Body recovered from wreckage of Emiliano Sala plane crash
Accident investigators say attempts to recover aircraft have been unsuccessful
The wreckage of the aircraft carrying soccer player Emiliano Sala on the seabed near Guernsey. Photograph: AAIB/ via Reuters
In a statement, the AAIB said: “Following extensive visual examination of the accident site using the remotely operated vehicle (ROV), it was decided to attempt recovery operations.
“In challenging conditions, the AAIB and its specialist contractors successfully recovered the body previously seen amidst the wreckage. The operation was carried out in as dignified a way as possible and the families were kept informed of progress.
“Unfortunately, attempts to recover the aircraft wreckage were unsuccessful before poor weather conditions forced us to return the ROV to the ship. The weather forecast is poor for the foreseeable future and so the difficult decision was taken to bring the overall operation to a close. The body is currently being taken to Portland to be passed into the care of the Dorset coroner.
“Although it was not possible to recover the aircraft, the extensive video record captured by the ROV is expected to provide valuable evidence for our safety investigation.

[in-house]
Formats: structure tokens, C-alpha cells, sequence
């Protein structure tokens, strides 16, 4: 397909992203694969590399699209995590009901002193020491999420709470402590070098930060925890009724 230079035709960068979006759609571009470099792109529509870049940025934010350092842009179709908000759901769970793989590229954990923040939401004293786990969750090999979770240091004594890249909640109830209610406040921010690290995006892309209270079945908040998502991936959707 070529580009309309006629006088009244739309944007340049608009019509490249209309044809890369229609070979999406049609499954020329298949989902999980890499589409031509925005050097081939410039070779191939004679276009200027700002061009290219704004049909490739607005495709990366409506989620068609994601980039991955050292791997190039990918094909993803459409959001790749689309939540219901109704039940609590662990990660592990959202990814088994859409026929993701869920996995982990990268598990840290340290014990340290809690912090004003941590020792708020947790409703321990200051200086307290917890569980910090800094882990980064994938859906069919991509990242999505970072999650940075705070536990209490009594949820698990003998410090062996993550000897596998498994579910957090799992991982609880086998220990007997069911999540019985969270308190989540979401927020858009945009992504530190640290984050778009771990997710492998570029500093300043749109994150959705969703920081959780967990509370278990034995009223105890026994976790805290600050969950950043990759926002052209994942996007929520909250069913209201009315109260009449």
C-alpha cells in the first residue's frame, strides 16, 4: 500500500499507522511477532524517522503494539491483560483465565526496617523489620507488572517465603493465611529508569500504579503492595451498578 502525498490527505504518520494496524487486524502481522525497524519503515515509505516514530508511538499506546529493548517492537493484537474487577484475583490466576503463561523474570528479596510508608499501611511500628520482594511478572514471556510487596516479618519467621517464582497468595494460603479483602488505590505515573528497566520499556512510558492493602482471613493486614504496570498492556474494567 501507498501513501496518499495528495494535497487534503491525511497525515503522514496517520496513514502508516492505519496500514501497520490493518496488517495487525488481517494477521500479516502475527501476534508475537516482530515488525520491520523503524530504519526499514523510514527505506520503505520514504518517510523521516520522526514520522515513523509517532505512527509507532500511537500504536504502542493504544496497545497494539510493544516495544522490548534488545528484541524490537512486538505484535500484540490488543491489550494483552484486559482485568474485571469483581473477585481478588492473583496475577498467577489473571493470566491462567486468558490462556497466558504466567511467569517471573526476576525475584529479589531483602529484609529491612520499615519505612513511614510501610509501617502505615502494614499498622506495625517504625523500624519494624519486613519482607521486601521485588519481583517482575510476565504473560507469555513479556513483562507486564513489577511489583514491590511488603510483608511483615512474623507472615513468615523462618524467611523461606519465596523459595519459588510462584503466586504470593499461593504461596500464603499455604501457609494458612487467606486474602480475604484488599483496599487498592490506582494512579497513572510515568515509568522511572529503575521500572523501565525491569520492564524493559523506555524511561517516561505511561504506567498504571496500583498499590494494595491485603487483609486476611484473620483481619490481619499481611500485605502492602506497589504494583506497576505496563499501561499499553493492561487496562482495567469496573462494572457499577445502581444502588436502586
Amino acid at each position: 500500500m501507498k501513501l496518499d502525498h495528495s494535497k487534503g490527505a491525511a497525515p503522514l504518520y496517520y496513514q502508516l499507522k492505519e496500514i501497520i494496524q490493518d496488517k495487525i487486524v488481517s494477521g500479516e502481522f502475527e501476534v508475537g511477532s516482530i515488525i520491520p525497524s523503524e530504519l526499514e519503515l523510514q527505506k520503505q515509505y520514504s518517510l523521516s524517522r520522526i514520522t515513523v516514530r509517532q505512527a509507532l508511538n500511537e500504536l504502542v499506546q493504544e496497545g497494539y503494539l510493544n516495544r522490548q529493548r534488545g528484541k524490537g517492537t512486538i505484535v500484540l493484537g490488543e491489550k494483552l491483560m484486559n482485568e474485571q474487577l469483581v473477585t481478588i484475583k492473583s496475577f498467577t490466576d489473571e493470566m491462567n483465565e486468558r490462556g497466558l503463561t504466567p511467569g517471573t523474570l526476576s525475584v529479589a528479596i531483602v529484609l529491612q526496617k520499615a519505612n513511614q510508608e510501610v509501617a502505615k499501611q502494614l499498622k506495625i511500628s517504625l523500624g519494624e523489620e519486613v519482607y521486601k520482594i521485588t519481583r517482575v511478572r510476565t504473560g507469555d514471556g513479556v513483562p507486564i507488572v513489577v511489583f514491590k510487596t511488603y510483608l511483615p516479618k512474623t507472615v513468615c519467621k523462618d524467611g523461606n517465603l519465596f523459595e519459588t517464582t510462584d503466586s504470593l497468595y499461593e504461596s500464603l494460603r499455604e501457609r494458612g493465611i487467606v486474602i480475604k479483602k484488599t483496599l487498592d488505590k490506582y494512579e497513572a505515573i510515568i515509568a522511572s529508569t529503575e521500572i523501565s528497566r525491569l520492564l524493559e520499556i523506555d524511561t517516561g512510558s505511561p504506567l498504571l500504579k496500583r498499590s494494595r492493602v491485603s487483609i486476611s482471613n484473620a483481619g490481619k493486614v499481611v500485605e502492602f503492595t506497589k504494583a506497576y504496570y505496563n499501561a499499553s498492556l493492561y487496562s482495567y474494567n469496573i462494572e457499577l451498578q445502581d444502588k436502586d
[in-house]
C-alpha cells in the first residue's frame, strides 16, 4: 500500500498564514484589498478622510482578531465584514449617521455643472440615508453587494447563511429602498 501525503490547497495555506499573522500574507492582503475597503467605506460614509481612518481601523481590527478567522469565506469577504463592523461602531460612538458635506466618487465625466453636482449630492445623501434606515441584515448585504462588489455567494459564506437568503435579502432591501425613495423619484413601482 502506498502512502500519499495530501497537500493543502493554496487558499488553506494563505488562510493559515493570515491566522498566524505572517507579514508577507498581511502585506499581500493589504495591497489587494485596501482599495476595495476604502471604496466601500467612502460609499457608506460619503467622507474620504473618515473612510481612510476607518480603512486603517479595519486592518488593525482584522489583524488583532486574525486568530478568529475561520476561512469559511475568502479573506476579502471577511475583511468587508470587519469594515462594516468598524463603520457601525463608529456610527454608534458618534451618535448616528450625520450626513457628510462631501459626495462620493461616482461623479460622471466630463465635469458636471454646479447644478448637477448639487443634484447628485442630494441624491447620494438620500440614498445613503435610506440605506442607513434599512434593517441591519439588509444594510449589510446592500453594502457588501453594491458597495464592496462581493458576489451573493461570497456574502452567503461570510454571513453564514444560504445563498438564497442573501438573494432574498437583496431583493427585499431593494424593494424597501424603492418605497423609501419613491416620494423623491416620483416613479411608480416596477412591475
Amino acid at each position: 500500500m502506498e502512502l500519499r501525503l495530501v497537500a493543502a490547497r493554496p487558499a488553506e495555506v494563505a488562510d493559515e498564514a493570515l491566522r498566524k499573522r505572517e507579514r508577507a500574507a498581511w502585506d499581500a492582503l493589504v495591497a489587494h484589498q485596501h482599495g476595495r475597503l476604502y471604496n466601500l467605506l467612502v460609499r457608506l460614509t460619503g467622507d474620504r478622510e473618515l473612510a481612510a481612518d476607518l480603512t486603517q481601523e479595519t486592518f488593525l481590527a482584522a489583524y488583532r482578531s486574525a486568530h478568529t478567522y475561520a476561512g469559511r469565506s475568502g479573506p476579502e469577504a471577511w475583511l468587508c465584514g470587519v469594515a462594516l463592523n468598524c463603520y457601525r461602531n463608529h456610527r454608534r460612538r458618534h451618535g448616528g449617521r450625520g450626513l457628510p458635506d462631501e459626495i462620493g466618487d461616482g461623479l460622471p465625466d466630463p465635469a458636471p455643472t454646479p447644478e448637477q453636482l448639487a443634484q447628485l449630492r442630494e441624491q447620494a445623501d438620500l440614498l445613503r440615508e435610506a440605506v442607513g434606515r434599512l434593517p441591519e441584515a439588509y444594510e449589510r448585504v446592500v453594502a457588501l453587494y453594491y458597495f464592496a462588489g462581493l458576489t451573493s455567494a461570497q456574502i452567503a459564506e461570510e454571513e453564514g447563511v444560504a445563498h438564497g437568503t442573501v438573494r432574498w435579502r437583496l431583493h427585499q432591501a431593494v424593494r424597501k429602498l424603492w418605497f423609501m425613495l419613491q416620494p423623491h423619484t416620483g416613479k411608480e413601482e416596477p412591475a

“We expect our next update to be an interim report, which we intend to publish within one month of the accident occurring.”
Requested to descend
The remains of the plane were discovered on Sunday evening. It had disappeared on January 21st as it travelled from Nantes in France to Cardiff. The plane had requested to descend before it lost contact with Jersey air traffic control.
Cardiff had signed the footballer for a club record €17.1 million and he was due to start training last month.
An official search operation was called off on January 24th after Guernsey’s harbour master David Barker said the chances of survival following such a long period were “extremely remote”.
The remains of the aircraft were tracked down by a team co-ordinated by ocean scientist David Mearns, who has located some of the most elusive wrecks in the world. Mr Mearns — known as the “Shipwreck Hunter” — and his team located the aircraft within two hours of commencing their search.
He said the discovery had been so quick because the team had been looking for a static object rather than in a dynamic environment searching for survivors.
“No-one should walk away with the impression that the coastguard and also the Channel Islands air search did anything other than a professional job,” he said. The AAIB said it expected to publish an interim report within the month. –PA